Natural Gas Trucks?

Discussion in 'Questions To Truckers From The General Public' started by Low-Tech, Apr 23, 2011.

  1. Sportster2000

    Sportster2000 Road Train Member

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    The government would give the trucking companies tax breaks for using the trucks. Just watch in 3 years you see a lot more CNG or LNG trucks running around compared to what is out there today. I can see it in the crystal ball. :biggrin_255:
     
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  3. Roadmedic

    Roadmedic Road Train Member

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    UPS has some of them in their little brown trucks in some areas.
     
  4. GasHauler

    GasHauler Master FMCSA Interpreter

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    You might see this type of fuel used in local trucks but believe me when there's a cheaper way than diesel the oil companies will take it.
     
  5. JoshuaV

    JoshuaV Bobtail Member

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    We have to think for alternative solutions to lessen our expenses in some ways, just like using natural gas in our vehicles instead of gasoline.
     
  6. JoshuaV

    JoshuaV Bobtail Member

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  7. RockinChair

    RockinChair Road Train Member

    Carriers' (thin) profit margins and operating ratios don't leave much room for operational flexibility. Carriers will never make the switch unless they can cost-justify the change.

    1. The overall cost of burning NG in their fleets must be less than the current cost of burning diesel. This is more than just the price of the fuel itself, it includes the cost of buying, maintaining, and operating trucks equipped with NG-fired engines.

    I read somewhere that NG has less energy content than diesel. This means that more NG would have to be burned (compared to diesel) to accomplish the same amount of work. Companies will not switch to a fuel that will result in poorer fuel economy, unless the cost of the fuel is low enough (relative to the cost of diesel) to offset the increase in the amount of fuel that must be burnt (and thus, purchased, and have fuel tax paid upon) to accomplish the same amount of work.



    2. The other obstacle is that carriers must also have confidence that NG fuel is available wherever and whenever they need it - and that requires infrastructure.

    The infrastructure will never be built unless the government grants tax breaks to:

    • the NG industry (producers, processors, pipeline operators, terminal operators, and travel center operators), to offset the cost of establishing the infrastructure
    • OEMs, to help stimulate demand for NG by incentivizing OEMs to build NG-fired engines)
    • carriers (again to help stimulate demand for NG, by incentivizing carriers to spec trucks with NG-fired engines / retrofit existing diesel trucks with NG fuel systems)
    Without tax breaks to the OEMs and carriers, the demand for NG will never be high enough to entice the industry to build the infrastructure.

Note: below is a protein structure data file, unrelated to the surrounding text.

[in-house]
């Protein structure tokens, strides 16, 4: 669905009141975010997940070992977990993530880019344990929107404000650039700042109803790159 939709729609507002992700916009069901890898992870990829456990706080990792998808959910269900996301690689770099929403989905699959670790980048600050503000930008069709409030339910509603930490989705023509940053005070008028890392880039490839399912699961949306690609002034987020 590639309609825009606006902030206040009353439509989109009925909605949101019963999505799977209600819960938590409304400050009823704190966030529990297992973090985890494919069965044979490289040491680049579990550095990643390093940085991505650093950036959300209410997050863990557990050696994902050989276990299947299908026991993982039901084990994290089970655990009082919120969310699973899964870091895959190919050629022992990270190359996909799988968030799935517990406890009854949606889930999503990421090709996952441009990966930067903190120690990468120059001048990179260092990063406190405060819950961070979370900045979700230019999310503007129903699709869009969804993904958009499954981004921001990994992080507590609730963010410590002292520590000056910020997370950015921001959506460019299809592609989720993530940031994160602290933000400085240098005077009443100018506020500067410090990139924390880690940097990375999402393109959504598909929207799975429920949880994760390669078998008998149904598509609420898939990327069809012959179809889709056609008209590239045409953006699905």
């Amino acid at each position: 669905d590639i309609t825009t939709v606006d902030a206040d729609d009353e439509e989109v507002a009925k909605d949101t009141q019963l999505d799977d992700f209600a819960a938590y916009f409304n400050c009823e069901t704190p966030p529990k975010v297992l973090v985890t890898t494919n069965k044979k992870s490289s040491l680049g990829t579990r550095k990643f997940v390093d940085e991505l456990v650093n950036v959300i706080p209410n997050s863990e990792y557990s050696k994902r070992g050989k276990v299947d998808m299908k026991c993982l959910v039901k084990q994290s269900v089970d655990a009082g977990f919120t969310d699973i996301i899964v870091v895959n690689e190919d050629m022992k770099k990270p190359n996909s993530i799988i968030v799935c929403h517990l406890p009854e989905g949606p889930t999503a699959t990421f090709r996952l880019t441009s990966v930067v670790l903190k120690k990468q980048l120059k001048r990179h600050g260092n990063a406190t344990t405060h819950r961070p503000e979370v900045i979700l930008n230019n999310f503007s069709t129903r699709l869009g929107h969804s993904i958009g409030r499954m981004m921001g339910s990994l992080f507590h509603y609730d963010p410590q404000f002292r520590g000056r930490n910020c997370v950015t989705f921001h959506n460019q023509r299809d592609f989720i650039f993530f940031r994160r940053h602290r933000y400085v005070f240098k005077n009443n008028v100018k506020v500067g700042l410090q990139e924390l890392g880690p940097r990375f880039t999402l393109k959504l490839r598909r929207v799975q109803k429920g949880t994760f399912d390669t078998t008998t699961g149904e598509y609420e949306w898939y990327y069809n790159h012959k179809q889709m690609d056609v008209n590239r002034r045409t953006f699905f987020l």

Without tax breaks to the NG industry, the cost of NG fuel will never be low enough for carriers to be able to cost-justify the changeover.
     
  8. Cheezburger

    Cheezburger Bobtail Member

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    What ever they think of next, nothing is more reliable and gets the most energy then diesel. Nothing!! Batteries weigh to much, and are bad in the cold or extreme hot, gasoline with 10% ethenol will get you about 2mpgs, LPN, unreliable, storage tanks will be to big, bad mileage, etc. Nuke power maybe?? Diesel and not this clean bio crap, bio freezes way before the dirty stuff. DEF is ruining my mileage, On my old 05 detroit I was avergeing 7 and now on this new detroit is 5.5 if lucky. Maybe the white house should put a cat or a egr on their plane trips to Hawaii and the world, leave our trucks alone!!
    My truck gets now 5.5 and can weigh 80klbs, but a pick up truck towing a boat that weighs about 15klbs gets about 7mpg's, hello I think the tractor is doing well on what it was designed to do.:biggrin_25510:
     
  9. Sportster2000

    Sportster2000 Road Train Member

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    Hate to tell you this Cheezburger, but CNG powered semi's are on the way. There is a trucking company (Ruan) that is using a small number of these running up and down I-65 in Indiana with tankers. You may not see many of them right now but give it one year and you will start seeing a lot more of them running a dedicated regional run. I actually drove a cng powered dump truck two days ago. Other than the engine sounding slightly different you wouldn't have noticed that it wasn't a diesel.
     
  10. JoeBlow

    JoeBlow Bobtail Member

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    So what happens when one of these trucks with NG gets into an accident. Diesel doesn't ignite anywhere near as easily as NG. Recipe for more burned up trucks in the wreck yards.
     
  11. pete1

    pete1 Heavy Load Member

    nnnnnnnnnnnnnnnooooooooooooooooo!!!!!!!!!!!!!:biggrin_2551:
     
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